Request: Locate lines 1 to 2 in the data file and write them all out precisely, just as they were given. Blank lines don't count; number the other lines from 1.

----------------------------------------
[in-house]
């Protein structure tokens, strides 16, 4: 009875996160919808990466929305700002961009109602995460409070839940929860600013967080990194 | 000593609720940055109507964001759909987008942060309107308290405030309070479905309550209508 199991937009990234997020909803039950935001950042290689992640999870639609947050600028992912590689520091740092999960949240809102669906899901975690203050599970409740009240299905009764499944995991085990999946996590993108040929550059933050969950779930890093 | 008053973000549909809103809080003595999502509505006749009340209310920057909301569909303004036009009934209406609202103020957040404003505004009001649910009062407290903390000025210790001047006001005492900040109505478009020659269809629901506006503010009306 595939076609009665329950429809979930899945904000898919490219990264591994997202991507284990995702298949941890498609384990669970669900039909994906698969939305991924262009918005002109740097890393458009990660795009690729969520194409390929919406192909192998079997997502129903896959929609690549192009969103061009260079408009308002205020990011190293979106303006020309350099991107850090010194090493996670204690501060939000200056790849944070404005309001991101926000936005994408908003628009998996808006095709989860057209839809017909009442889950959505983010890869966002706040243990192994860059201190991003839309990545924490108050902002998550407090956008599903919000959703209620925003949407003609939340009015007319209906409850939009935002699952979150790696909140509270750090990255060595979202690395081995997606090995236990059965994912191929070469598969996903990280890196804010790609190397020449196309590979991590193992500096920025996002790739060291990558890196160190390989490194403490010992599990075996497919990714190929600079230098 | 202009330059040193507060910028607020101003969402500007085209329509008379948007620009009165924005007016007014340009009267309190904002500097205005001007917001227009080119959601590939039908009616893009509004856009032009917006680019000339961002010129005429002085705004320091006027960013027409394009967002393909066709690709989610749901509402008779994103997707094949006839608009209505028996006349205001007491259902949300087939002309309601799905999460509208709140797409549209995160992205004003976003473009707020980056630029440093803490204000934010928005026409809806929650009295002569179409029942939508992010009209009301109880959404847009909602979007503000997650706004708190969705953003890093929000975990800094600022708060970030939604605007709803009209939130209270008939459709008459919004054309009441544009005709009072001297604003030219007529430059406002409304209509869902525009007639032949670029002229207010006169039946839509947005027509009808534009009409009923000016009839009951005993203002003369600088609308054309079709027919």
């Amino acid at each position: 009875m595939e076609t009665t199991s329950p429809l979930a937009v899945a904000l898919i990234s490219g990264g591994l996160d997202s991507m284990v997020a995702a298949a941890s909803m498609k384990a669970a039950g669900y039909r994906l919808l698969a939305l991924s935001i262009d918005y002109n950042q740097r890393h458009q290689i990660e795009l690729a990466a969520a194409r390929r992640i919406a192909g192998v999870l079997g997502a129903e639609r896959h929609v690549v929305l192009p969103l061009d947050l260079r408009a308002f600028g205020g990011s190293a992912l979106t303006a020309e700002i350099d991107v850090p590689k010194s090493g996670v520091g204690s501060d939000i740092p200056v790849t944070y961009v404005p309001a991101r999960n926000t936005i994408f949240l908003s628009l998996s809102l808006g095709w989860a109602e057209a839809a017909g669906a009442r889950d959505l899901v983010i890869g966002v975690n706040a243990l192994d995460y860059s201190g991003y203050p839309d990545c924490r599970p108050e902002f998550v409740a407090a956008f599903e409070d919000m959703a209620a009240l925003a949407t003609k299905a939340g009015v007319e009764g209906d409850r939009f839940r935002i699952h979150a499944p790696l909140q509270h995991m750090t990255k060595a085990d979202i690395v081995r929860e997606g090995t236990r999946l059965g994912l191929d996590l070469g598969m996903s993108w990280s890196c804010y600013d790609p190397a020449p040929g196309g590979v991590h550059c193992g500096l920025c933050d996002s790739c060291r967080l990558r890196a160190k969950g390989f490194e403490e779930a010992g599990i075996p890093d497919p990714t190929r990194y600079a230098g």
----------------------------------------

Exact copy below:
[in-house]
């Protein structure tokens, strides 16, 4: 009875996160919808990466929305700002961009109602995460409070839940929860600013967080990194 | 000593609720940055109507964001759909987008942060309107308290405030309070479905309550209508 199991937009990234997020909803039950935001950042290689992640999870639609947050600028992912590689520091740092999960949240809102669906899901975690203050599970409740009240299905009764499944995991085990999946996590993108040929550059933050969950779930890093 | 008053973000549909809103809080003595999502509505006749009340209310920057909301569909303004036009009934209406609202103020957040404003505004009001649910009062407290903390000025210790001047006001005492900040109505478009020659269809629901506006503010009306 595939076609009665329950429809979930899945904000898919490219990264591994997202991507284990995702298949941890498609384990669970669900039909994906698969939305991924262009918005002109740097890393458009990660795009690729969520194409390929919406192909192998079997997502129903896959929609690549192009969103061009260079408009308002205020990011190293979106303006020309350099991107850090010194090493996670204690501060939000200056790849944070404005309001991101926000936005994408908003628009998996808006095709989860057209839809017909009442889950959505983010890869966002706040243990192994860059201190991003839309990545924490108050902002998550407090956008599903919000959703209620925003949407003609939340009015007319209906409850939009935002699952979150790696909140509270750090990255060595979202690395081995997606090995236990059965994912191929070469598969996903990280890196804010790609190397020449196309590979991590193992500096920025996002790739060291990558890196160190390989490194403490010992599990075996497919990714190929600079230098 | 202009330059040193507060910028607020101003969402500007085209329509008379948007620009009165924005007016007014340009009267309190904002500097205005001007917001227009080119959601590939039908009616893009509004856009032009917006680019000339961002010129005429002085705004320091006027960013027409394009967002393909066709690709989610749901509402008779994103997707094949006839608009209505028996006349205001007491259902949300087939002309309601799905999460509208709140797409549209995160992205004003976003473009707020980056630029440093803490204000934010928005026409809806929650009295002569179409029942939508992010009209009301109880959404847009909602979007503000997650706004708190969705953003890093929000975990800094600022708060970030939604605007709803009209939130209270008939459709008459919004054309009441544009005709009072001297604003030219007529430059406002409304209509869902525009007639032949670029002229207010006169039946839509947005027509009808534009009409009923000016009839009951005993203002003369600088609308054309079709027919």